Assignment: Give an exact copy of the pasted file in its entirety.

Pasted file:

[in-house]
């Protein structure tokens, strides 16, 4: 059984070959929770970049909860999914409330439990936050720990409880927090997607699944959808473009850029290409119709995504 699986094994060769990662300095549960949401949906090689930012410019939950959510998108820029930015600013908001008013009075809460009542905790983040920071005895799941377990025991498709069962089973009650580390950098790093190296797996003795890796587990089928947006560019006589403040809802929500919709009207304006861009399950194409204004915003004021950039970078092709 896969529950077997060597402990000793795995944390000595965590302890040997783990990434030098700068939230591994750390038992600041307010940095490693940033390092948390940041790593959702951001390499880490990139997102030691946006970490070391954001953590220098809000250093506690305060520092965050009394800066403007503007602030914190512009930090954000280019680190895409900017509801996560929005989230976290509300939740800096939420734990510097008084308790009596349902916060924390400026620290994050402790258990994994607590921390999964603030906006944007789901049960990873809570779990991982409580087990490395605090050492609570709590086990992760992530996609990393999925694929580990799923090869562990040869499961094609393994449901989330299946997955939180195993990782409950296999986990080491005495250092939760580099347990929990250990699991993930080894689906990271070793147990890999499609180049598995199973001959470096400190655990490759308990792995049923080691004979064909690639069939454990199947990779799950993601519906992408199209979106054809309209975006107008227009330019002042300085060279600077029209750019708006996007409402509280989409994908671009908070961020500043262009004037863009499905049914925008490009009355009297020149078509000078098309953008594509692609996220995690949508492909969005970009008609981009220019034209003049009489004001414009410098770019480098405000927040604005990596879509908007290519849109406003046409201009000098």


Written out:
[in-house]
């Protein structure tokens, strides 16, 4: 059984070959929770970049909860999914409330439990936050720990409880927090997607699944959808473009850029290409119709995504 699986094994060769990662300095549960949401949906090689930012410019939950959510998108820029930015600013908001008013009075809460009542905790983040920071005895799941377990025991498709069962089973009650580390950098790093190296797996003795890796587990089928947006560019006589403040809802929500919709009207304006861009399950194409204004915003004021950039970078092709 896969529950077997060597402990000793795995944390000595965590302890040997783990990434030098700068939230591994750390038992600041307010940095490693940033390092948390940041790593959702951001390499880490990139997102030691946006970490070391954001953590220098809000250093506690305060520092965050009394800066403007503007602030914190512009930090954000280019680190895409900017509801996560929005989230976290509300939740800096939420734990510097008084308790009596349902916060924390400026620290994050402790258990994994607590921390999964603030906006944007789901049960990873809570779990991982409580087990490395605090050492609570709590086990992760992530996609990393999925694929580990799923090869562990040869499961094609393994449901989330299946997955939180195993990782409950296999986990080491005495250092939760580099347990929990250990699991993930080894689906990271070793147990890999499609180049598995199973001959470096400190655990490759308990792995049923080691004979064909690639069939454990199947990779799950993601519906992408199209979106054809309209975006107008227009330019002042300085060279600077029209750019708006996007409402509280989409994908671009908070961020500043262009004037863009499905049914925008490009009355009297020149078509000078098309953008594509692609996220995690949508492909969005970009008609981009220019034209003049009489004001414009410098770019480098405000927040604005990596879509908007290519849109406003046409201009000098």